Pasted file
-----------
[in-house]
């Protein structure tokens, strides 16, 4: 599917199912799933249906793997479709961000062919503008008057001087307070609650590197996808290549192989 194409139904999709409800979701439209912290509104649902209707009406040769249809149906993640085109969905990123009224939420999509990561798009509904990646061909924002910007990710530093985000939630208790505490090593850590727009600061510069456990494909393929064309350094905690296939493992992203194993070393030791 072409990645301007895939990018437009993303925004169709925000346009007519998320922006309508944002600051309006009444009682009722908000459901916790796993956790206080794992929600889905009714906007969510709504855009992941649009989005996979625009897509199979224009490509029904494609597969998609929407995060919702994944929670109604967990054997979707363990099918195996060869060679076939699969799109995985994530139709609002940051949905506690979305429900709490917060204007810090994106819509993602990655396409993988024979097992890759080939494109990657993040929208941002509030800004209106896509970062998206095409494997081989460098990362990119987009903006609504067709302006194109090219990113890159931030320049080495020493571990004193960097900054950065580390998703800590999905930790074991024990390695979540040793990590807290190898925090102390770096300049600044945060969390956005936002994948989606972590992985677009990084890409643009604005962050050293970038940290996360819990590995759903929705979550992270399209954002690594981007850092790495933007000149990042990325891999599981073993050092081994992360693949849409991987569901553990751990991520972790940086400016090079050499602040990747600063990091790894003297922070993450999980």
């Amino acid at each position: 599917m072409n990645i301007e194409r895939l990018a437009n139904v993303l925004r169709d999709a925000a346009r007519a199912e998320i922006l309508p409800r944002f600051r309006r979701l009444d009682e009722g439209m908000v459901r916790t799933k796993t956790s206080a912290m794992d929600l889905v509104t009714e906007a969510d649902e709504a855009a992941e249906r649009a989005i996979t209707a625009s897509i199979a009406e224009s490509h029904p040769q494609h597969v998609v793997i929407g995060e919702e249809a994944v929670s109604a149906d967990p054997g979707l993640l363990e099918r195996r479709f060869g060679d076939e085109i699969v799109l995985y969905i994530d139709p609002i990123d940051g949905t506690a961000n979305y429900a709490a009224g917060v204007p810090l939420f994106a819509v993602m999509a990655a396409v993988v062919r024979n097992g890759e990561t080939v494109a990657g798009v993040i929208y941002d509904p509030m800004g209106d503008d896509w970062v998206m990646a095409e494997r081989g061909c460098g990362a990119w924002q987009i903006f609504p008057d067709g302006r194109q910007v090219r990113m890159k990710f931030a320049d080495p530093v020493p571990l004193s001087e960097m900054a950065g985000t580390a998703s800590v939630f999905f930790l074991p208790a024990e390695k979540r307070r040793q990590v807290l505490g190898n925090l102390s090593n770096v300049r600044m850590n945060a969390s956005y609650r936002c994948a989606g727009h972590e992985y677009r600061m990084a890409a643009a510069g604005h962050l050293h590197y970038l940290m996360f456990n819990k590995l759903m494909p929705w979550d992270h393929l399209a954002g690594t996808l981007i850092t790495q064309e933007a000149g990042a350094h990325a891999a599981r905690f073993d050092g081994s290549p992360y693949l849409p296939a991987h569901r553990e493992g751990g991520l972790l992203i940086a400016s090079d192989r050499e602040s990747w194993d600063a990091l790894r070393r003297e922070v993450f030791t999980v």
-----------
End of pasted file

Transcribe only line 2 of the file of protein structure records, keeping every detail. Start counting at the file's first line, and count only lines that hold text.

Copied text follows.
């Protein structure tokens, strides 16, 4: 599917199912799933249906793997479709961000062919503008008057001087307070609650590197996808290549192989 194409139904999709409800979701439209912290509104649902209707009406040769249809149906993640085109969905990123009224939420999509990561798009509904990646061909924002910007990710530093985000939630208790505490090593850590727009600061510069456990494909393929064309350094905690296939493992992203194993070393030791 072409990645301007895939990018437009993303925004169709925000346009007519998320922006309508944002600051309006009444009682009722908000459901916790796993956790206080794992929600889905009714906007969510709504855009992941649009989005996979625009897509199979224009490509029904494609597969998609929407995060919702994944929670109604967990054997979707363990099918195996060869060679076939699969799109995985994530139709609002940051949905506690979305429900709490917060204007810090994106819509993602990655396409993988024979097992890759080939494109990657993040929208941002509030800004209106896509970062998206095409494997081989460098990362990119987009903006609504067709302006194109090219990113890159931030320049080495020493571990004193960097900054950065580390998703800590999905930790074991024990390695979540040793990590807290190898925090102390770096300049600044945060969390956005936002994948989606972590992985677009990084890409643009604005962050050293970038940290996360819990590995759903929705979550992270399209954002690594981007850092790495933007000149990042990325891999599981073993050092081994992360693949849409991987569901553990751990991520972790940086400016090079050499602040990747600063990091790894003297922070993450999980």